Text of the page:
International Theological Institute, Austria
Honorary Professor, Universidad San Ignacio de Loyola, Peru

Article 18 of the 1948 Universal Declaration of Human Rights (UDHR) states that “Everyone has the right to freedom of thought, conscience, and religion; this right includes freedom to change his religion or belief, and freedom, either alone or in community with others and in public or private, to manifest his religion or belief in teaching, practice, worship, and observance”. In no time of human history however has religious persecution, especially against Christians, been so vehement and widespread. The freedom of parents and families to educate their children according to their (religious) convictions is also increasingly under threat globally, especially in the West, where new ideologies seek to impose their own orthodoxy, despite Article 26 (3) of the UDHR stating that “Parents have a prior right to choose the kind of education that shall be given to their children”.
During the first week, this course will explore what are the historical, philosophical, and legal origins of the concept of human dignity. The protection of human dignity is the rallying cry for modern society when defining and defending human rights and fundamental freedoms. Yet, what does human dignity mean, and what rights derive from it? What role does or should the state, international organizations, and international treaties play here? In the second week, we will look at how our understanding of human dignity determines the actual protection of religious liberty and where and how it is under threat or being outright trampled today. During the third week, we will focus on freedom of education as dependent on freedom of conscience and religion and in what ways this human right is currently being undermined in both totalitarian and democratic societies. Reading materials will include texts from, among others, Paul VI, Jacques Maritain, James V. Schall, and Christopher Dawson.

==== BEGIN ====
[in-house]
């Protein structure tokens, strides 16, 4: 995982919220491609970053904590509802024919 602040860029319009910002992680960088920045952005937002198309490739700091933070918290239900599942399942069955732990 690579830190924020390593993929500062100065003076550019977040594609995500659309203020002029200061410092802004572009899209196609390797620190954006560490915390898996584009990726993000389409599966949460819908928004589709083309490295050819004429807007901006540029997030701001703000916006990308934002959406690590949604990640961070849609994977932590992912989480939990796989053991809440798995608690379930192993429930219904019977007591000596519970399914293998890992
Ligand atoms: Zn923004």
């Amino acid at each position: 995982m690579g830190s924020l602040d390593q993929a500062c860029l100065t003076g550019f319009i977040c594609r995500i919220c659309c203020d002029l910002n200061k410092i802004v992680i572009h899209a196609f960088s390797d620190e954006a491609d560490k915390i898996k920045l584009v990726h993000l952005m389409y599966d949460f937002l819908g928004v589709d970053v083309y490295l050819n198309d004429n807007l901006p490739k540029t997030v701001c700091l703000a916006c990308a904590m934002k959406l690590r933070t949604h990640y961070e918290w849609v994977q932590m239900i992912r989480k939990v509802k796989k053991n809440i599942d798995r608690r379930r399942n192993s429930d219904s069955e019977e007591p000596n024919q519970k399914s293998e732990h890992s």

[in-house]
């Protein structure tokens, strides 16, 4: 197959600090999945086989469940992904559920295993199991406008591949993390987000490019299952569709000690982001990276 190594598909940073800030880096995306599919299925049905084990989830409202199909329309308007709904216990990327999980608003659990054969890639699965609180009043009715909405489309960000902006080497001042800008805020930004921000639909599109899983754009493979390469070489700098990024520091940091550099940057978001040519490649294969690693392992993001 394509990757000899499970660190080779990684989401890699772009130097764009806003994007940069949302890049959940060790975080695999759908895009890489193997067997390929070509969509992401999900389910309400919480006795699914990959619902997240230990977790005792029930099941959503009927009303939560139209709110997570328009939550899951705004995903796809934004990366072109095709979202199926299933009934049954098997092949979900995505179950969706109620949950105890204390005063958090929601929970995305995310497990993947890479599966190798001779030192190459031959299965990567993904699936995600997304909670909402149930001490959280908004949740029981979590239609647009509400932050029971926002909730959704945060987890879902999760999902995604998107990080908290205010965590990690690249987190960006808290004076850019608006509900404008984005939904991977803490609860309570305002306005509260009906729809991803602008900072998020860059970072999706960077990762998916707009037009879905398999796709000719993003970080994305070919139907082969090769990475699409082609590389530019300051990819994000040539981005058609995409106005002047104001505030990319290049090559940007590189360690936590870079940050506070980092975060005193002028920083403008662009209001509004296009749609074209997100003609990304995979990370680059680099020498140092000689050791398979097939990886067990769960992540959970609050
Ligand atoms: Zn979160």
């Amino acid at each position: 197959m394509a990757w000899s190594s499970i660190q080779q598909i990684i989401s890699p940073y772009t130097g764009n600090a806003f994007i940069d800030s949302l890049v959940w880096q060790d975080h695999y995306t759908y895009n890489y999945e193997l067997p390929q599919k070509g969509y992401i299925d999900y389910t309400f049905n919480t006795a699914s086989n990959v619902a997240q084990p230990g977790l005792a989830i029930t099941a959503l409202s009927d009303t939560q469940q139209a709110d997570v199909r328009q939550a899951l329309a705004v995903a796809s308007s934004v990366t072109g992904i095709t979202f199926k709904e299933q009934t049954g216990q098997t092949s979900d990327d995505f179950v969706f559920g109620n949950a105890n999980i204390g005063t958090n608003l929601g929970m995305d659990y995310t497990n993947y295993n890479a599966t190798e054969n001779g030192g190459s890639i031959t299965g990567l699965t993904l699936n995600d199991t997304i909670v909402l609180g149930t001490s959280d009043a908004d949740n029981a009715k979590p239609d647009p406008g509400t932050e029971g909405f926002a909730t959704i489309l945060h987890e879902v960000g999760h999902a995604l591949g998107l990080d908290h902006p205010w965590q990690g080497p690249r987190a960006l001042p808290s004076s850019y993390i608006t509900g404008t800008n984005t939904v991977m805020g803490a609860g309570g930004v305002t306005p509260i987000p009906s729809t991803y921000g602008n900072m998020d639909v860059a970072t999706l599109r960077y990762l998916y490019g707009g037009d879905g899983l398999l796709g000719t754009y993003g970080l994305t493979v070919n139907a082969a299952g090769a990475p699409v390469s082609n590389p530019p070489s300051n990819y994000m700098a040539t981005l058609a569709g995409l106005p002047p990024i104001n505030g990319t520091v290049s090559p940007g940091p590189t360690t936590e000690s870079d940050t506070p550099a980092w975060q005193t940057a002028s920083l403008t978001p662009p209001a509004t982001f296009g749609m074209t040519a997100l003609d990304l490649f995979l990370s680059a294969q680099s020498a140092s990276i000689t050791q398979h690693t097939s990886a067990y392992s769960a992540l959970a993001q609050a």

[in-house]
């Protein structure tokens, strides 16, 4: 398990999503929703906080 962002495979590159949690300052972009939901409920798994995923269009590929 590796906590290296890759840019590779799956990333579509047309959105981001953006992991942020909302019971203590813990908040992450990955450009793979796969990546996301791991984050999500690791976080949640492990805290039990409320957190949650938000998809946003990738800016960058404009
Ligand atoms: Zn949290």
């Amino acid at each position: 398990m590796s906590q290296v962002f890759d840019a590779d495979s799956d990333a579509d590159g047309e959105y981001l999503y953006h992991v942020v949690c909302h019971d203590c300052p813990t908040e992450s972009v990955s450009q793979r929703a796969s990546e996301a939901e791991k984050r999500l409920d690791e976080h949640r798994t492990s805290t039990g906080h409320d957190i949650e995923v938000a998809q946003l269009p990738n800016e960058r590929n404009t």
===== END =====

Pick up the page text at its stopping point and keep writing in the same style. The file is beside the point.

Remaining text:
Dr. Christiaan Alting Von Geusau. Dr. Iur., University of Vienna. LL.M., University of Heidelberg. J.D., University of Leiden. Rector and Professor for Philosophy of Law and Christian Education at the International Theological Institute, Austria. Founder and President of the International Catholic Legislators Network. Lectures regularly in Europe, Africa, and North and South America. Founder of the Catholic Highschool Schola Thomas Morus.

2021 GERHART NIEMEYER GRADUATION SEMINAR (FOR THIRD YEAR STUDENTS)

The Gerhart Niemeyer Graduation Seminar is the academic activity through which Phoenix senior students (Third Year) complete the Institute’s Program in Advanced Social, Economic, and Political Studies.
Third Year students are expected to arrive on campus on Thursday, July 8, a day before the rest of the group.
The Graduation Seminar will cost 65.00 Euros (TBC).

LOCATION

The Seminar will be held in Trumau, Austria, at the campus of the International Theological Institute (ITI). Located 20 minutes south of Vienna and 30 minutes southwest of Vienna Airport by car, Trumau offers ample opportunities to take full advantage of Vienna’s rich cultural atmosphere.

PRECIO

The cost of the program is 2,000 Euros (TBC), and it includes the full tuition fee, double/triple-occupancy accommodations, use of the ITI facilities, a number of cultural activities in and around Vienna (transportation included), and a three-week Meal Plan (daily breakfast and lunch Monday-Friday).

  • A 300 Euros non-refundable initial payment will be required 72 hours after a student is notified of their acceptance to the summer program.
  • Enrollment to both Summer Programs is limited.
  • General registration will remain open until May, 2021 (TBC).
  • All applications will be processed on a first-come, first serve-basis. Due to high demand, students are encouraged to apply as early as possible.
  • The full cost of the program’s tuition fee must be covered by June, 2021,, preferably earlier.
  • Admission to the campus will only be possible after full prior payment of the tuition fee.
  • The first step to apply is by filling out the Pre-Registration form that can be found aquí.

Click aquí for the full description of the 2021 Admission Procedure.

STUDENT VISA

Applicants from outside the EU need to inform at the Austrian Embassy or consulate in their home country whether a (student or tourist) visa is required for entry into Austria.

MEDICAL INSURANCE

Prior to arrival in Austria, all participants must purchase a full medical insurance policy that covers any medical emergencies or needs whilst attending the course.
The Phoenix Institute cannot provide for any medical care or medical costs and insurance coverage.
Participants who have not sent the Phoenix Institute written proof of their medical insurance coverage by June 2021 (TBC), will not be admitted to the summer program.

SUMMARY OF IMPORTANT DATES

For first-year and second-year students

  • Arrival at the ITI campus: Friday, July 9
  • Opening Seminar: Saturday, July 10
  • First day of classes: Monday, July 12
  • Last day of classes: Friday, July 30
  • Last day at the ITI campus: Saturday, July 31 (by midday)

For third-year students

  • Arrival at the ITI campus: Thursday, July 8
  • Gerhart Niemeyer Graduation Seminar: Friday, July 9 – Saturday, July 10
  • Opening Seminar: Saturday, July 10
  • First day of classes: Monday, July 12
  • Last day of classes: Friday, July 30
  • Last day at the ITI campus: Saturday, July 31 (by midday)